Extrapolating the comedian’s insight into matters beyond adultery, in the world of consumer services and technology, we have come to realize the average web user is fickle. Whomever offers the best deal, the most swag, or the latest coolest beans with the top cred generally comes out on top. People moved away from Yahoo search quicker than you can say “greedy VCs” once Google came along. All the popular photo-sharing apps were dumped when Instagram burst on the scene.
Alibaba announced it was going to service its own billion-plus market of users with its own video streaming to compete with Netflix’s proposed move into China. Pundits began to fear Netflix’s sky was falling, but the complete opposite is true. Alibaba will be the pioneer in China who suffers the fallout from the (sort of) first-mover advantage and Netflix will quietly move in and learn from TMall Box Office’s (TBO) mistakes. As stated in the commentary above, success in the e-commerce space (which is Alibaba’s bread and butter) does not assure a win in media endeavors.
TBO must overcome the Chinese market’s unfamiliarity with paying for content, its penchant for copyright infringement, and the government’s unpredictable censorship. A recent story from CBS News chronicled a number of the Chinese government’s random acts of content banishment. Quoting a popular Chinese blogger, the report went on to say, “It was not a public issue, but has become one after shameless officials wielded their powerful administrative powers,” Ren Zhiqiang, a businessman who has been outspoken on social issues, wrote on his microblog. “What people are concerned about is not cleavage, but that a bunch of cultural hooligans are in charge of making approvals.”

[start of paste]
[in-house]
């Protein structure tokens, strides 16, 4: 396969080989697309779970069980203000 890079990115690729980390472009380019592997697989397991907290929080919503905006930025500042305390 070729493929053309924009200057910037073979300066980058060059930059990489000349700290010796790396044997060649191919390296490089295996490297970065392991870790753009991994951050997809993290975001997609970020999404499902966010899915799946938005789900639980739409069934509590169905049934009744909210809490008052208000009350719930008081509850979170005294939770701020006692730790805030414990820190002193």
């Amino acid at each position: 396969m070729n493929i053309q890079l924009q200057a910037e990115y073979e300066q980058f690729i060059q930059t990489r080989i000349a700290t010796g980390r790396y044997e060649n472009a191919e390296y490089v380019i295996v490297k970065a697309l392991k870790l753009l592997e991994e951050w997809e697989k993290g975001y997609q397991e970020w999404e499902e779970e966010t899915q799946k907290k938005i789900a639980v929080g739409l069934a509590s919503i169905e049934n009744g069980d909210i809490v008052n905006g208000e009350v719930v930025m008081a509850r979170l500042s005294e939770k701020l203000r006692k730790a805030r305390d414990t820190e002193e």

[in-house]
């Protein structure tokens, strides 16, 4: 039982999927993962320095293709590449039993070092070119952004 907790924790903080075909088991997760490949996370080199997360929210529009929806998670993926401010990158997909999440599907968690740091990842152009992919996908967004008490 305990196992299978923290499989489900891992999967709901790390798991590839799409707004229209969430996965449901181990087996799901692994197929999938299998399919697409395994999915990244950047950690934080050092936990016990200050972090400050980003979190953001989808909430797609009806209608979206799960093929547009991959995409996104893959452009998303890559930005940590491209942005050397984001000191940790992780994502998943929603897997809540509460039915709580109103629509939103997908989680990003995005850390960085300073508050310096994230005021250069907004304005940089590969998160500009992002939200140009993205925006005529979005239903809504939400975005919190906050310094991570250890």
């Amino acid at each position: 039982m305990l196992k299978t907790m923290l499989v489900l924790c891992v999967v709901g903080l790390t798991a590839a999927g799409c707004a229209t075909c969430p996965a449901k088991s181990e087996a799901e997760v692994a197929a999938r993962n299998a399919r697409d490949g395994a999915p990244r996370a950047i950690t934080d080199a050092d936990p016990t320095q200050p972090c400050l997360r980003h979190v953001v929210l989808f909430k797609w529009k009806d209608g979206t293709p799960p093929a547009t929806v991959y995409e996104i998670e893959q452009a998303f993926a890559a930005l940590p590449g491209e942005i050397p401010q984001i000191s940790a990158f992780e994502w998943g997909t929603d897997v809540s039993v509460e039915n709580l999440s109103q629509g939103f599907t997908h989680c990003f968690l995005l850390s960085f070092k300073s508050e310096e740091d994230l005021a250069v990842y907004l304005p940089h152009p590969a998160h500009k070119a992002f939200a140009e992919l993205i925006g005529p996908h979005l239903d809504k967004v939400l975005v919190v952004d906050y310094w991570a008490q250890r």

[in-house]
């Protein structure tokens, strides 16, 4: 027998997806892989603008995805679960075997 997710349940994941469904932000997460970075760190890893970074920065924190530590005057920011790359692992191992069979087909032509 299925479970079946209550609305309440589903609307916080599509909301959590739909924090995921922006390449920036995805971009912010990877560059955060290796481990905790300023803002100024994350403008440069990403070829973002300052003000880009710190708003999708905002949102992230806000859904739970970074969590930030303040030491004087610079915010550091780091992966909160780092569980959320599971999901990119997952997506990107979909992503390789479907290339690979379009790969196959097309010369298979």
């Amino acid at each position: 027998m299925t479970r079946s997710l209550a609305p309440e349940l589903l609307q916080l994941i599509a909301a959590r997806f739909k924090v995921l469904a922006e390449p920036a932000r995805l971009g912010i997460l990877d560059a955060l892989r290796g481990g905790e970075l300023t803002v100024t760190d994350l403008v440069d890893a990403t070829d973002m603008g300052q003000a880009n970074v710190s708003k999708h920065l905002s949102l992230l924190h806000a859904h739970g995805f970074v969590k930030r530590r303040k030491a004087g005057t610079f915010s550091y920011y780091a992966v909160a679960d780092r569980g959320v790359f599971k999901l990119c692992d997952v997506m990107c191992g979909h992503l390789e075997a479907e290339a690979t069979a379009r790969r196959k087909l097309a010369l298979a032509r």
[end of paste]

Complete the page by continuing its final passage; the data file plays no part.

After all is said and done, and Alibaba struggles with the obvious obstacles, Netflix may have the opportunity to provide Chinese consumers with a new option. But then again, Netflix may elect to get more bang for its buck and (wisely) focus deeply on Latin America.
What If “Seinfeld” Bombs on Hulu?
Don’t hold me to this, but I won’t be totally stunned if Hulu’s $160 million deal for the rights to stream all 180 episodes of “Seinfeld” doesn’t prove to be a goldmine. A goldmine for the streaming network, that is. Sony Pictures TV, Castle Rock, as well as Jerry and Larry David, will make out like bandits although George, Kramer, and Elaine will get nothing from the show about nothing. More about that some other time.
It’s been 17 years since the final episode when the Fab Four were hauled off to jail for being bad samaritans. Since ’98, the show has been in syndication via local stations and now TBS. Digging through ratings of syndicated programming, for 2013–14, Seinfeld was ranked 21st, outpaced by the likes of “The Big Bang Theory” and “Modern Family.” Fast forward to the week of June 16, 2015, and “Seinfeld” is among the missing, not even making Nielsen’s top 25 syndicated shows for the week. Is everyone waiting for streaming to commence?
I see the risks being the fact that the show is not relevant to millennials and existing fans have see each episodes so many times, they can act out their favorite moments at family gatherings. But then again, watching Jerry throw a marble rye up two stories of a Manhattan apartment building never gets old. At least for me.